Nano Capsule Preparation Method

By: Pharma Tips | Views: 4330 | Date: 12-Jul-2011

Nanocapsules were prepared by the method described by Fessi et al.based oninterfacial deposition of preformed polymer after solvent displacement.

Nanocapsules were prepared by the method described by Fessi et al. [67] based on interfacial deposition of preformed polymer after solvent displacement. Briefly, in this process, polymer, oil, drug and optionally a lipophilic stabilizer are dissolved in a semi-polar water-miscible solvent (e.g. acetone or ethanol) which is poured or injected into an aqueous solution containing a hydrophilic stabilizer (e.g. Poloxamer 188 or poly(vinyl alcohol)). Nanocapsules are formed instantaneously by rapid diffusion of the solvent into the water phase. In a subsequent step the solvent is eliminated from the suspension under reduced pressure. PLA, PEG-PLA-10% and PEG-PLA-20% were used as coating polymers and Miglyol as the oily phase.

Polymer and oil, and if required for ESR measurements, the lipophilic spin probes TEMPOL-benzoate (TB), 2-Heptadecyl-2,3,4,5,5-pentamethylimidazolidine-1-oxyl or 2-Heptadecyl-2,4,5,5-tetramethyl-3-imidazoline-1-oxyl (HD-PMI) were dissolved in acetone.
10 ml of the acetone solution (containing the polymer, Miglyol and if required the spin probe) were injected into 20 ml of external aqueous phase, with or without Poloxamer 188 as a hydrophilic surfactant, under moderate agitation. The solvents were evaporated to 10 ml under reduced pressure. An overview of all investigated formulations is given in Table 2.1.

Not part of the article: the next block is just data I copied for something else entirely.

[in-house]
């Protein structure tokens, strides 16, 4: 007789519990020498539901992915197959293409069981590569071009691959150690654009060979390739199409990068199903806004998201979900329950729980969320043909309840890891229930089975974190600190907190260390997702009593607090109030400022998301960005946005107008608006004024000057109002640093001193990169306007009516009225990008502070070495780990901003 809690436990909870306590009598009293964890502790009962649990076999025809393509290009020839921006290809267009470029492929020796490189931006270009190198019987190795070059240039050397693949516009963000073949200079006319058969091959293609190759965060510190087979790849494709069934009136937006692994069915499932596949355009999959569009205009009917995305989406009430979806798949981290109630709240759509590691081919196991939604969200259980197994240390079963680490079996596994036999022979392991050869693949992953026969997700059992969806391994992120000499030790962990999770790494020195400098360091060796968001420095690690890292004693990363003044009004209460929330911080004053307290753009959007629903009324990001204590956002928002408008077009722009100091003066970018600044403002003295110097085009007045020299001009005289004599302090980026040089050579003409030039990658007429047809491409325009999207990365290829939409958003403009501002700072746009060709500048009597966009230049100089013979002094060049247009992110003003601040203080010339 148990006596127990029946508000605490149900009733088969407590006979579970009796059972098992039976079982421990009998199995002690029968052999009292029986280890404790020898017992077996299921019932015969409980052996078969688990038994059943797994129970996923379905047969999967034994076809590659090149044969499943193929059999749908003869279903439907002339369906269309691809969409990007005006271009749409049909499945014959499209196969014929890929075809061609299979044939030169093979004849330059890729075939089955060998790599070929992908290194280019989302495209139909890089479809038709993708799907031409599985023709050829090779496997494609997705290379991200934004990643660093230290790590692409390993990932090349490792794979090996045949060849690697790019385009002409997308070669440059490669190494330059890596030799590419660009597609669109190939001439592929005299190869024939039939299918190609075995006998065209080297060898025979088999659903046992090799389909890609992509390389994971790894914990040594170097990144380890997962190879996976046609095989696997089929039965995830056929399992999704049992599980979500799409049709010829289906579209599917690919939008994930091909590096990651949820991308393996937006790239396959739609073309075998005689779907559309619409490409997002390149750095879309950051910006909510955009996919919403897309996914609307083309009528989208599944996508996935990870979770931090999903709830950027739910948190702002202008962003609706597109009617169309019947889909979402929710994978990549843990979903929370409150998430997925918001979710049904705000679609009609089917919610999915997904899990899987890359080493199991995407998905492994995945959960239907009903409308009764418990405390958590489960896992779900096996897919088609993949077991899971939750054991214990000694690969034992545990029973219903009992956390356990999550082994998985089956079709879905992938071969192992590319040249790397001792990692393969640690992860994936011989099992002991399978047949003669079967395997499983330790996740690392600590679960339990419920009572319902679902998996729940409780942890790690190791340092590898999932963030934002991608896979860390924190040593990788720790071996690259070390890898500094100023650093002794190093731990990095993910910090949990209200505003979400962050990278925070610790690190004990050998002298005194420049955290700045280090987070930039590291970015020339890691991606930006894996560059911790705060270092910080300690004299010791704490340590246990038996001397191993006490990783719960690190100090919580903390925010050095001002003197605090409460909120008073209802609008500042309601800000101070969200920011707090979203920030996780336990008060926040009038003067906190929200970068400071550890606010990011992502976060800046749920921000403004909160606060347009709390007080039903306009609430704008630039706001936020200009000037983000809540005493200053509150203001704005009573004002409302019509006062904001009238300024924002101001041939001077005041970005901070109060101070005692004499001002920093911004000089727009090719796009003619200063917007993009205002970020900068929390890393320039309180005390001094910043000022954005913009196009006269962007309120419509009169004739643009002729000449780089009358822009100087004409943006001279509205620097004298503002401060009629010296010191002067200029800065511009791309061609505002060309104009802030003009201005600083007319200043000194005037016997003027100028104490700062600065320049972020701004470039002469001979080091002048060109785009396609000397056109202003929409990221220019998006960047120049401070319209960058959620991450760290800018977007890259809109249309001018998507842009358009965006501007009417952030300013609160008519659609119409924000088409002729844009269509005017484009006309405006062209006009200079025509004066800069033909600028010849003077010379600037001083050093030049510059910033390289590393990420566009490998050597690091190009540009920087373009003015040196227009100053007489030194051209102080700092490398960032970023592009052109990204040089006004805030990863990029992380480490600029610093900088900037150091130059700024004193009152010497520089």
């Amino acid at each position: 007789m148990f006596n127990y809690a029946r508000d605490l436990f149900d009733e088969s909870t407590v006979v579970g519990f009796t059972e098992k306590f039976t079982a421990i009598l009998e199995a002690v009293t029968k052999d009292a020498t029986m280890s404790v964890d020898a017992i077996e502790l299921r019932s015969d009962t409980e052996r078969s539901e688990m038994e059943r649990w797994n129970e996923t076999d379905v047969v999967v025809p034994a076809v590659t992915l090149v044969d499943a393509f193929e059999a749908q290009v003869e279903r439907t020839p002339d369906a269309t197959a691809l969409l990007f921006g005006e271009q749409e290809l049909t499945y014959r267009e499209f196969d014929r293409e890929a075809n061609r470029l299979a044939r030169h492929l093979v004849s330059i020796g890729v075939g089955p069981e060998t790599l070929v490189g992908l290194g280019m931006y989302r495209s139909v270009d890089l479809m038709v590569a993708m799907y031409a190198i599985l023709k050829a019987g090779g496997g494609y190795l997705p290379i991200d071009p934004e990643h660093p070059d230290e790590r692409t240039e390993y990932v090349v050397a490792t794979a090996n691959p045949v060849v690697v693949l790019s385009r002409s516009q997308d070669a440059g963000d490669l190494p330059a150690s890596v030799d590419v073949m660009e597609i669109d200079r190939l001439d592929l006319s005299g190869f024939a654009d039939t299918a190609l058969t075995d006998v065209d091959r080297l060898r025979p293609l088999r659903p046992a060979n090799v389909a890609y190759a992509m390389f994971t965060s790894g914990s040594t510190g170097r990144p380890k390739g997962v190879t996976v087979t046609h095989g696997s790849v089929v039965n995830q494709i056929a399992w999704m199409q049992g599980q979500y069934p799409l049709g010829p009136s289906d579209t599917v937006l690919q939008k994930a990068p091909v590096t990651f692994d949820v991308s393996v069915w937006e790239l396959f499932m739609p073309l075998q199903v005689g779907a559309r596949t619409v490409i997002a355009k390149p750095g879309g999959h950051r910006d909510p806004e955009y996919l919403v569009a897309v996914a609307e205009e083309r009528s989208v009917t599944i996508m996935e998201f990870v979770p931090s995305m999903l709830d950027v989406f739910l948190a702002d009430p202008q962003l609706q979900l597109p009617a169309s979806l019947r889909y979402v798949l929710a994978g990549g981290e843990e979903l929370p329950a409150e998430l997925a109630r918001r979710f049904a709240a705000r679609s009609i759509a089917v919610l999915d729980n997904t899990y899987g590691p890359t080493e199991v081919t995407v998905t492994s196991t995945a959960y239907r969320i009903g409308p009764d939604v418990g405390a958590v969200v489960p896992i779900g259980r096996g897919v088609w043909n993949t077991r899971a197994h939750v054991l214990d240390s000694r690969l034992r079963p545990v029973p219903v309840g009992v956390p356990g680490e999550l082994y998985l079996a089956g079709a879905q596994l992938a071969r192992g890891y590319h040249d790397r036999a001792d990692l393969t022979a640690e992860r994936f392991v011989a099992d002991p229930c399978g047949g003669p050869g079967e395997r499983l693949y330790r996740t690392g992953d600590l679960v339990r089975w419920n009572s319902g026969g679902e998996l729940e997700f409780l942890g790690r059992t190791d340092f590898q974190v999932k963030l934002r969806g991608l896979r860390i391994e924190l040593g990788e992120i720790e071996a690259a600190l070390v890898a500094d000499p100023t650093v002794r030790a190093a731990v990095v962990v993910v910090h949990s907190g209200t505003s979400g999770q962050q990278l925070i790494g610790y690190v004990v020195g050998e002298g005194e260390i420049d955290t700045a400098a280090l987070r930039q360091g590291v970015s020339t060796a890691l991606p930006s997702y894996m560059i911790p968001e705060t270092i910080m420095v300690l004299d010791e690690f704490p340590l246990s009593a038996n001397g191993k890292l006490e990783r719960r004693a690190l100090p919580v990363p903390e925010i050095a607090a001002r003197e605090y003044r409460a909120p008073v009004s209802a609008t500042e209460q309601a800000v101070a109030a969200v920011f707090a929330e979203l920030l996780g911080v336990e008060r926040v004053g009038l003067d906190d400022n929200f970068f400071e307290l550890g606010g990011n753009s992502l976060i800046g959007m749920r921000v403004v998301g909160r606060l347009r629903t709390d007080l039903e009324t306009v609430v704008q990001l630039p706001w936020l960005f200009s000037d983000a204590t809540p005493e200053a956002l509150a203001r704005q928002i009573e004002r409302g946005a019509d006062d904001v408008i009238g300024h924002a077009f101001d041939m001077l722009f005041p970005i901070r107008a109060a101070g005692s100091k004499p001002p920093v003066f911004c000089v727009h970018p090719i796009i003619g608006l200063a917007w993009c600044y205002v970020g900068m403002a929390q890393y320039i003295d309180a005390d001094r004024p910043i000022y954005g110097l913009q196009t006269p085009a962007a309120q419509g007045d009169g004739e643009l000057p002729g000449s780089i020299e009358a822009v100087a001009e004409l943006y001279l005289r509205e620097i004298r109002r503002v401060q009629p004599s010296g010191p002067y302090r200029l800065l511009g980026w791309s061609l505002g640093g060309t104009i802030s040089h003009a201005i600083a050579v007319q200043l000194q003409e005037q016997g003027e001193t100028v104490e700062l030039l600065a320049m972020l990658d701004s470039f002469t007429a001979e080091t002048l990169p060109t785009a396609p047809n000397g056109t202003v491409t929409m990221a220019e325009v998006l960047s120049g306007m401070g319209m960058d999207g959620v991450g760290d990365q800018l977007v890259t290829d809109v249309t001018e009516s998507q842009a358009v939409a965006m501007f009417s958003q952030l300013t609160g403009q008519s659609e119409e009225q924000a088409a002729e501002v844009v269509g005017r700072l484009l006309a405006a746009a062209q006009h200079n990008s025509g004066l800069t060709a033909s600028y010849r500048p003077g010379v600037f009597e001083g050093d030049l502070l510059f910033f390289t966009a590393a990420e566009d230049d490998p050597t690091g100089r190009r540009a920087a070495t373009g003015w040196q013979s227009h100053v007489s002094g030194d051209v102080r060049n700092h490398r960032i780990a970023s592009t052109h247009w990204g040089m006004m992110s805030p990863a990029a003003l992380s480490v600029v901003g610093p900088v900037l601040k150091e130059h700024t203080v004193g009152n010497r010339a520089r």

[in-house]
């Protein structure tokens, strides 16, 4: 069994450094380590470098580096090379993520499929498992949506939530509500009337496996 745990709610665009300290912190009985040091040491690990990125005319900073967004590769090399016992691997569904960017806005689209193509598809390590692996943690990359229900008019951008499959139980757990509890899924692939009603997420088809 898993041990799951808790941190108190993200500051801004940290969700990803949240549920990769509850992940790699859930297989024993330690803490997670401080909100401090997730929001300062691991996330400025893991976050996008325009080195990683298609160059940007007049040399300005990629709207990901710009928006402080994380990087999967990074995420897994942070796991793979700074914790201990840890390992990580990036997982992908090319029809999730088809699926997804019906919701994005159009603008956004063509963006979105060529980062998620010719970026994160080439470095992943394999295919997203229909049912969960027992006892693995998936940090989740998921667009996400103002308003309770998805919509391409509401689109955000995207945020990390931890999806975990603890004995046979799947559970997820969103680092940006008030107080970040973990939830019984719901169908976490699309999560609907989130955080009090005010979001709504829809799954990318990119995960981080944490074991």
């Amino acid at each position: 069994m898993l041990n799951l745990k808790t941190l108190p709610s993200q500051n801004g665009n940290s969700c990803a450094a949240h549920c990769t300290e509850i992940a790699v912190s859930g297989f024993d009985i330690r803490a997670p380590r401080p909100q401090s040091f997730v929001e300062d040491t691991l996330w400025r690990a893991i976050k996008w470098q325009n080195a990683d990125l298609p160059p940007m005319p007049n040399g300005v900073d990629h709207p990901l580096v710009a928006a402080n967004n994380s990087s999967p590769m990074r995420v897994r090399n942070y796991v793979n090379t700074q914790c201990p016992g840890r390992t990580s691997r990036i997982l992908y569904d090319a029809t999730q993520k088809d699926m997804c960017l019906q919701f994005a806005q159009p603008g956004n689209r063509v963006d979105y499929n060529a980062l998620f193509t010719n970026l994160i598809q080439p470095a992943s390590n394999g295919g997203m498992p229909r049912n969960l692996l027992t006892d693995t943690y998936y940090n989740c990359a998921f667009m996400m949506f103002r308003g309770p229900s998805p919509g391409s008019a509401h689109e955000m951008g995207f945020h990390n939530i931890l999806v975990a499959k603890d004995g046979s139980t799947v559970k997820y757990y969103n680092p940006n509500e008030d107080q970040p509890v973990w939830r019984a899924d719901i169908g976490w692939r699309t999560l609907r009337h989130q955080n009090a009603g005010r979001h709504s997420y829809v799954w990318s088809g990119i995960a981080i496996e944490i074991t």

The    “interfacial deposition of preformed polymer after solvent displacement” technique [66,67] for nanocapsule preparation was used because it is known for its simplicity and robustness at small scale [72]. In the literature there are several reviews  and articles which discuss the spontaneous emulsification process that leads to nanoparticle formation using explanations such as Marangoni effect [67]. Only recently the group of Katz  provided new insights into the physical phenomenon behind this method. They named this spontaneous emulsification phenomenon Ouzo effect, derived from the aperitif, which is an ethanol-water extract of anis seeds containing the water-insoluble substance anethol. Upon dilution with water Ouzo becomes cloudy and remains so for a long time. This general phenomenon can occur upon mixing large amounts of water with almost any solution consisting of a small concentration of oil in a hydrophilic solvent over a small range of concentrations.

The solvent phase, containing the water-immiscible oil, is poured into the aqueous phase, which may contain a surfactant (Figure 2.2 a). Upon diffusion of water into the oil-containing solvent droplet (b) supersaturation of oil is induced and droplet nucleation (c) occurs. Droplet growth ends when the aqueous phase is no longer supersaturated with the oil (d).

These metastable dispersions can be generated when mixing occurs in a special region in the phase diagram of water, the organic solvent and oil. Upon diffusion of the organic solvent into the water phase, the polymer diffuses with the organic solvent and is stranded at the interface between oil and water forming an envelope around the oil droplet. An oil-to-preformed-polymer ratio of approximately 3:1  as chosen because preliminary tests with this ratio yielded the best results. Poloxamer  88 was used at the same concentration of the polymer or at half the concentration.  hereas the production of PEG-PLA nanocapsules in the absence of Poloxamer was  uccessful, though the polydispersity index was high compared to the presence of  oloxamer, this attempt failed for PLA nanocapsules.